Have you ever celebrated an event too much? The next day isn’t always very fun. Sometimes the most enjoyable events in life such as holiday parties, weddings and birthdays are followed by terrifically awful mornings necessitating a nice long nap.
The same goes for oil and stock markets in February following a January which included an 8% jump in S&Ps and the best gain for WTI (nearly 18%) on record. So far February has included a 1% drop in WTI, flat S&Ps, earnings forecasts downgrades for 1Q and a growing chorus of negativity from financial commentators of all shapes and sizes. A quick scan of the newswires this week offers a call from fund manager Kyle Bass that the US will enter a recession in 2020, a note from Morgan Stanley’s head equity strategist that ‘earnings recession is here’ and results from a Duke University survey of US CFOs stating they overwhelmingly expect a recession in the next two years.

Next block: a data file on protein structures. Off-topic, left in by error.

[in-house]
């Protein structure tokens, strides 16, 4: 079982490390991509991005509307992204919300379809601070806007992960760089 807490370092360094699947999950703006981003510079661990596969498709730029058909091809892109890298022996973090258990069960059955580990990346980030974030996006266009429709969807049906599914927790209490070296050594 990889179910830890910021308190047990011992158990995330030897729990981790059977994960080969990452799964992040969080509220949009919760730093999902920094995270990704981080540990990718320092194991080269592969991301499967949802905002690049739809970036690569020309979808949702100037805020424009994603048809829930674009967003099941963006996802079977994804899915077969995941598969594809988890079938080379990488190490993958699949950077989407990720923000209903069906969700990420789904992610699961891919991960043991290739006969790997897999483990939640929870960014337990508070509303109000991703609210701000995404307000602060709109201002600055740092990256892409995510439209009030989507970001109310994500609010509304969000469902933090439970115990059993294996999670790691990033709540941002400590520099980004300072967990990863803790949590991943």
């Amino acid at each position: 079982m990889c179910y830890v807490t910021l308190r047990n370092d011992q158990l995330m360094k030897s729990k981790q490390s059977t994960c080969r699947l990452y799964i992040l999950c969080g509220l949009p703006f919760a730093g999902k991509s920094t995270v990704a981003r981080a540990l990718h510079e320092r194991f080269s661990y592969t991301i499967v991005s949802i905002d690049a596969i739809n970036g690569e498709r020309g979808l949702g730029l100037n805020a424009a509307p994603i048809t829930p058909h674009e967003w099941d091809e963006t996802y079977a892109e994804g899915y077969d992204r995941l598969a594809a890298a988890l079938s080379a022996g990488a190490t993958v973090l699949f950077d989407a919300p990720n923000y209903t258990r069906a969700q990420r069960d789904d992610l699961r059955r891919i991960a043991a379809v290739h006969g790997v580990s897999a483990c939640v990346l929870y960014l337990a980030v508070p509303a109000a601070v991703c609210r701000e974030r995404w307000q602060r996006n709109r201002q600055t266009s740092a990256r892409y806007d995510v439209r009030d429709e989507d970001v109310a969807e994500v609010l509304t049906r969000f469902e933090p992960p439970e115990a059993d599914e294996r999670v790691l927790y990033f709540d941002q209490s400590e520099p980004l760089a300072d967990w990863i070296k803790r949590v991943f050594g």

Wasn’t it only four short weeks ago that a newly dovish US Fed was going to place a theoretical disco ball over global risk markets and lead us to a wonderfully bullish 2019? Have the facts of the market outlook changed substantially since the calendar turned to February 1?
We don’t think so. While there are obviously nagging bearish factors at work such as anemic growth, high existing crude oil and gasoline supplies and the US/China trade battle the truth is that the two key themes driving crude oil prices in 2019- a dovish US Fed and OPEC+ production cuts- are still very much intact. This week the one and only Mohamed El-Erian commented that he thinks the Fed’s next rate move will be a cut- rather than an increase- in 2020. This forecast clearly implies a certain degree of bearishness about the health of the global economy. But as we’ve argued in recent notes- a dovish US Fed and tight global crude supplies have outweighed shaky economic confidence in the past.